I’ve been accused of having something of a luggage fetish, though more in the past than recently. Back in my Parsons Technology days I spent a fair amount of time on the road — nothing like my friend Dave, but more than most folks — maybe 3-5 days per month. It only took a couple of trips to figure out that the old suitcases in the closet weren’t up to the task, and what followed over the years was a series of suitcases and carry-ons as I tried to zero in on what worked best for me.
I’ve been traveling with a laptop since there were laptops. One of the first IBM-compatible PCs I used was a Compaq Portable. It weighed 25-30 lbs, but Rockwell had a padded case for it that made it look like a soft-side suitcase, and we literally checked it as luggage when we travelled with it. My first PC was a Compaq Portable II, but after traveling with and repairing Rockwell’s Compaq, I never traveled with it. In 1988 I bought a Toshiba T1200. Some of the early QuickVerse code was written while on the road with that laptop.
Throughout this period of heavy business travel, one constant companion was my Tumi leather laptop bag, which I purchased around 1989 for about $450. It was a crazy price to pay for a laptop bag, but this one had everything I was looking for and 25 years later I still carry it every day.
The front of the bag features a large and a small zippered pocket, each with a small zippered pocket on the front of it. Behind those pockets is a large, open compartment for cables and other bulky items. It has a small organizer sewn to one side that holds pens and business cards and gives you quick access to a calculator (back in the day), PDA (still back in the day), or a phone (there you go).
The second large compartment is divided into sections and opens up like a portfolio file. I find this side ideal not just for papers, notebooks, and other flat items, but also for my laptop. On the back of the bag is a large, flat, zippered pocket. On the back of that pocket, the straps from the handles form open loops that allow you to easily carry a newspaper (a what?) or an umbrella (ah, that’s better).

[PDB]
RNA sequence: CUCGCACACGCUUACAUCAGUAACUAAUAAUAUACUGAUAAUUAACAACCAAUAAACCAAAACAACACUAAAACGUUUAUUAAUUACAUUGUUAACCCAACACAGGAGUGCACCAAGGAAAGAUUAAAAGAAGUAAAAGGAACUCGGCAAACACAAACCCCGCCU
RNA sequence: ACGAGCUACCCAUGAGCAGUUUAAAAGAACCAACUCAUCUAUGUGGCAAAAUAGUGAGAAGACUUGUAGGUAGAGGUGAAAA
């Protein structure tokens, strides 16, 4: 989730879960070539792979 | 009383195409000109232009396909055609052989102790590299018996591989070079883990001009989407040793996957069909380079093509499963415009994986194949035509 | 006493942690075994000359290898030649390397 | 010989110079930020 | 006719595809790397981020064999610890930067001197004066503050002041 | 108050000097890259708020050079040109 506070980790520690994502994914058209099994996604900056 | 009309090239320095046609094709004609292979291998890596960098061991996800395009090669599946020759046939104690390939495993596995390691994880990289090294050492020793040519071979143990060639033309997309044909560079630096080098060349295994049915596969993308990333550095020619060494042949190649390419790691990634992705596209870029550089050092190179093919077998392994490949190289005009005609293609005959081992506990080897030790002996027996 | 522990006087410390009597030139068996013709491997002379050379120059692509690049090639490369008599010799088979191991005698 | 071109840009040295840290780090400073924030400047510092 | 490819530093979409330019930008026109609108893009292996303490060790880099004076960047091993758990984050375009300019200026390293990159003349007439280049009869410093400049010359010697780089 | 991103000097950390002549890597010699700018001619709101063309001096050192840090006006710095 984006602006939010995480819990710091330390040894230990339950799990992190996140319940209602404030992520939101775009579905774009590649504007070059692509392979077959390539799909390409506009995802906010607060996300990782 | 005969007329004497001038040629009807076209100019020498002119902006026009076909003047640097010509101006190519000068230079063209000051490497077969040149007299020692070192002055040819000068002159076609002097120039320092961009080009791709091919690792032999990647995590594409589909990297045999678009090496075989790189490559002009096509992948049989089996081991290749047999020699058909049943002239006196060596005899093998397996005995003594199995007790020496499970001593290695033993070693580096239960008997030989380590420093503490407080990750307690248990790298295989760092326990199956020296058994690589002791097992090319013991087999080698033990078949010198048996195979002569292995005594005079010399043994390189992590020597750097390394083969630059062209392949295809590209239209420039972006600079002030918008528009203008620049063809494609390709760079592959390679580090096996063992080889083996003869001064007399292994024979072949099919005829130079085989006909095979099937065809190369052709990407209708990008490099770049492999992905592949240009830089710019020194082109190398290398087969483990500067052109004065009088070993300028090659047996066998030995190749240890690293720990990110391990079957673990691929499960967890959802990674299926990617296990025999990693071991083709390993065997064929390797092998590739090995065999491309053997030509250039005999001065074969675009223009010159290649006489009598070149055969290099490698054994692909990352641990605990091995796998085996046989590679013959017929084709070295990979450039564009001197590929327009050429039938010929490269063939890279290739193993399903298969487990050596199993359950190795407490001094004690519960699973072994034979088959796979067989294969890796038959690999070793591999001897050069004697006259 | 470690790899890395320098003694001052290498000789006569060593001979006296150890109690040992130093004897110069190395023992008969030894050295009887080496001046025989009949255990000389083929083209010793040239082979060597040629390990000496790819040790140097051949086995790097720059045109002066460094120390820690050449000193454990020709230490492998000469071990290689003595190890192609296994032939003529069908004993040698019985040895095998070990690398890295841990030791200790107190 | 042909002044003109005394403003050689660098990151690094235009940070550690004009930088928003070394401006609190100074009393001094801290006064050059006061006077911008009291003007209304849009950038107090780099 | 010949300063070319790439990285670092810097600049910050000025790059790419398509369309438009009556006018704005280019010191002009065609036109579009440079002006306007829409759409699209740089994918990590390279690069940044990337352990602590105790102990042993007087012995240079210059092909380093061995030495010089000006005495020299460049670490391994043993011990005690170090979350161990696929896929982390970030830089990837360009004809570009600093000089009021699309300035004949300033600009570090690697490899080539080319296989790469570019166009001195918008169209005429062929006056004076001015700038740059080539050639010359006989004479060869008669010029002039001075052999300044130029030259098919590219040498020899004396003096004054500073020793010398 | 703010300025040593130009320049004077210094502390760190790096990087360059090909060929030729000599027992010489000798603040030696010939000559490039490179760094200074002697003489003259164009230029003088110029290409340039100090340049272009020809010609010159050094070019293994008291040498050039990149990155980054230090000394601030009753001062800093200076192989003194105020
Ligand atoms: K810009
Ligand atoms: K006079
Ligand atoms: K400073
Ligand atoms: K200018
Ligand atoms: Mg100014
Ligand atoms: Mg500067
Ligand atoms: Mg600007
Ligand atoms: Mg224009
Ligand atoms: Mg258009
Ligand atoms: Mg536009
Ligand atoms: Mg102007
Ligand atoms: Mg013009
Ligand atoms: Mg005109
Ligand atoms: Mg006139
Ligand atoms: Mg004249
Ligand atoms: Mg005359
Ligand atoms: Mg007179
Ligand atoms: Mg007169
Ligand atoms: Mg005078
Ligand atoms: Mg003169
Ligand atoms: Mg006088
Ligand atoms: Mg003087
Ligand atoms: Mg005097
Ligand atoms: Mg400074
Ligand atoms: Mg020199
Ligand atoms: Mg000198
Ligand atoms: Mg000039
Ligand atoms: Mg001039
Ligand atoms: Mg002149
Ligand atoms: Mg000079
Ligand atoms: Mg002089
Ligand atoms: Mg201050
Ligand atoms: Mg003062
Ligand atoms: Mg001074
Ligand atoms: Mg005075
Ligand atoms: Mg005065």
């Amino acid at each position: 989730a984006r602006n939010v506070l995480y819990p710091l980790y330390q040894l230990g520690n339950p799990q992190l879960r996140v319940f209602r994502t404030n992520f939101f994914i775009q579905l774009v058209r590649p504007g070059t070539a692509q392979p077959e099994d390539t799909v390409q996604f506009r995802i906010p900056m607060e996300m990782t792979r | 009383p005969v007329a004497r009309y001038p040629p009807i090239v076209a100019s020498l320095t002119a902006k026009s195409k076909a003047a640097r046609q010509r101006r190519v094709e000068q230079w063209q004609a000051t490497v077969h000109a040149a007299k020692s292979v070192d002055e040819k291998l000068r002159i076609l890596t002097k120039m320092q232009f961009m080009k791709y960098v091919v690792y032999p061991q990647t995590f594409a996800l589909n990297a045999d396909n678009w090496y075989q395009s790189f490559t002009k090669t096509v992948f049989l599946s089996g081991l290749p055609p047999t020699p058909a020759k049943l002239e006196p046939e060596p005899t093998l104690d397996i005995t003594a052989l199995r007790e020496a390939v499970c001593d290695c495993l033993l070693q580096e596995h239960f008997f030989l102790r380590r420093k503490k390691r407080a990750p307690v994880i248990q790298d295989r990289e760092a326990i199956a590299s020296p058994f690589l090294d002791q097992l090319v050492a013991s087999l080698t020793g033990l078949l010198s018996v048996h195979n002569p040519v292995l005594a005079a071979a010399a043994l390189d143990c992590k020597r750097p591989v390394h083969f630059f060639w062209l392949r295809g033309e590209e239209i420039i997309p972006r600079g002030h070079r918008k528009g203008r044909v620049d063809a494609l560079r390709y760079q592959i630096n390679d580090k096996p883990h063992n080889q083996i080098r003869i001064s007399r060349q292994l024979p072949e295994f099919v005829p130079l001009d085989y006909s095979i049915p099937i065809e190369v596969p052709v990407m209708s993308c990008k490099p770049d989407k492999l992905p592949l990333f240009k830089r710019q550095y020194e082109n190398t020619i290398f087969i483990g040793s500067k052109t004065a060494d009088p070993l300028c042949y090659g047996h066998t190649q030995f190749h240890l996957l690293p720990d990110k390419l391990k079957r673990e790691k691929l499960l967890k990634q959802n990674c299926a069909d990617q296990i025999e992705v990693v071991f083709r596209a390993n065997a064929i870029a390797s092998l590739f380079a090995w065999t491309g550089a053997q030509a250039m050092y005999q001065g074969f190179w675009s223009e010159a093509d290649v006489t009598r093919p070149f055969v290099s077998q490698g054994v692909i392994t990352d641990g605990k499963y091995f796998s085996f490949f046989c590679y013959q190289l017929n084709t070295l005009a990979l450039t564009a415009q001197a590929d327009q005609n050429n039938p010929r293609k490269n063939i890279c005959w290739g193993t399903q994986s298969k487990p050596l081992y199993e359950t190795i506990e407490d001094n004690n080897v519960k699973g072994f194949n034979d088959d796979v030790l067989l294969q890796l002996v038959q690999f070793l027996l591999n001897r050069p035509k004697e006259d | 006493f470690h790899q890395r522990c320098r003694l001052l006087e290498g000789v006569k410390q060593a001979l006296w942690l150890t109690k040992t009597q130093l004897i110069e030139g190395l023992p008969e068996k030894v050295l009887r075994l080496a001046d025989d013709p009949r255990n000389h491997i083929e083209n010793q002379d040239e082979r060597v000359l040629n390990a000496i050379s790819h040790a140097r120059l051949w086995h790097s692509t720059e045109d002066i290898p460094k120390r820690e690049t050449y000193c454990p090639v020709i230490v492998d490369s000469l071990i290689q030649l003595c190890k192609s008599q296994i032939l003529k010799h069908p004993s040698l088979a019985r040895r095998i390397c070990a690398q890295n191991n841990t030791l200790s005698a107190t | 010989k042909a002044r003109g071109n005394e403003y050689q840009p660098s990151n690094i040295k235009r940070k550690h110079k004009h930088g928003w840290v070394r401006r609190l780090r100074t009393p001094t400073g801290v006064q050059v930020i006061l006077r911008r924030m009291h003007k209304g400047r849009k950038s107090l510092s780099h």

The bag has a leather handle sewn to each side. After 25 years of regular use, these handles are still firmly attached. There’s also a clip on shoulder strap that I leave permanently attached to the bag.
For short trips, I’ve found I can use the expansion feature to give me room to pack a change of clothes and shaving kit right in the bag. Just unzip the zipper that runs around the center section of the bag, and you gain 2-3 inches of space in the open compartment on the front of the bag.
Tumi still sells a version of this bag for $650, but they’ve removed the little organizer on the inside and replaced the umbrella straps with a feature that allows you to slide the pull-out handle of your wheelie through the pocket on the back so you can carry it with your suitcase. My Travelpro carry-on has a hook that I can use to carry the Tumi bag, so I don’t need this feature.
Even though Laridian started renting office space about two years ago, I still work one or two days per week at home or in a coffee shop. My MacBook lives in my Tumi bag, and my Tumi bag goes with me wherever I go. You can laugh at spending $450 for a computer bag, but if you divide by the number of years it’s lasted, you’re looking at $18/year and falling. That’s a great investment.